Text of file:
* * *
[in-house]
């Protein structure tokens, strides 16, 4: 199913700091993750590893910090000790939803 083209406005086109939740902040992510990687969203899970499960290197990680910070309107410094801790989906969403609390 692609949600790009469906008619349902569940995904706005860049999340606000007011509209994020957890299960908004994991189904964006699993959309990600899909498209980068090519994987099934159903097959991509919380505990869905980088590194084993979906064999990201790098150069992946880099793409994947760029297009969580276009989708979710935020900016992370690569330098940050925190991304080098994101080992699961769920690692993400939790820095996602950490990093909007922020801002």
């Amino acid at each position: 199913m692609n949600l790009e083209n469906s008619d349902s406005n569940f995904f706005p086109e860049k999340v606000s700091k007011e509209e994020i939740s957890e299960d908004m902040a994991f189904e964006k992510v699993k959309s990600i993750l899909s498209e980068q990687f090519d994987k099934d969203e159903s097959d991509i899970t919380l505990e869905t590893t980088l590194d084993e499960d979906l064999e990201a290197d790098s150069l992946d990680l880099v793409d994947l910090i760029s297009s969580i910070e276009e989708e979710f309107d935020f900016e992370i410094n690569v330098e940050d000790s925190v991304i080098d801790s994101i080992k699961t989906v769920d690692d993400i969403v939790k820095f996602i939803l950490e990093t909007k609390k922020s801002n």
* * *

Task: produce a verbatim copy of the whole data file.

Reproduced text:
[in-house]
């Protein structure tokens, strides 16, 4: 199913700091993750590893910090000790939803 083209406005086109939740902040992510990687969203899970499960290197990680910070309107410094801790989906969403609390 692609949600790009469906008619349902569940995904706005860049999340606000007011509209994020957890299960908004994991189904964006699993959309990600899909498209980068090519994987099934159903097959991509919380505990869905980088590194084993979906064999990201790098150069992946880099793409994947760029297009969580276009989708979710935020900016992370690569330098940050925190991304080098994101080992699961769920690692993400939790820095996602950490990093909007922020801002």
């Amino acid at each position: 199913m692609n949600l790009e083209n469906s008619d349902s406005n569940f995904f706005p086109e860049k999340v606000s700091k007011e509209e994020i939740s957890e299960d908004m902040a994991f189904e964006k992510v699993k959309s990600i993750l899909s498209e980068q990687f090519d994987k099934d969203e159903s097959d991509i899970t919380l505990e869905t590893t980088l590194d084993e499960d979906l064999e990201a290197d790098s150069l992946d990680l880099v793409d994947l910090i760029s297009s969580i910070e276009e989708e979710f309107d935020f900016e992370i410094n690569v330098e940050d000790s925190v991304i080098d801790s994101i080992k699961t989906v769920d690692d993400i969403v939790k820095f996602i939803l950490e990093t909007k609390k922020s801002n």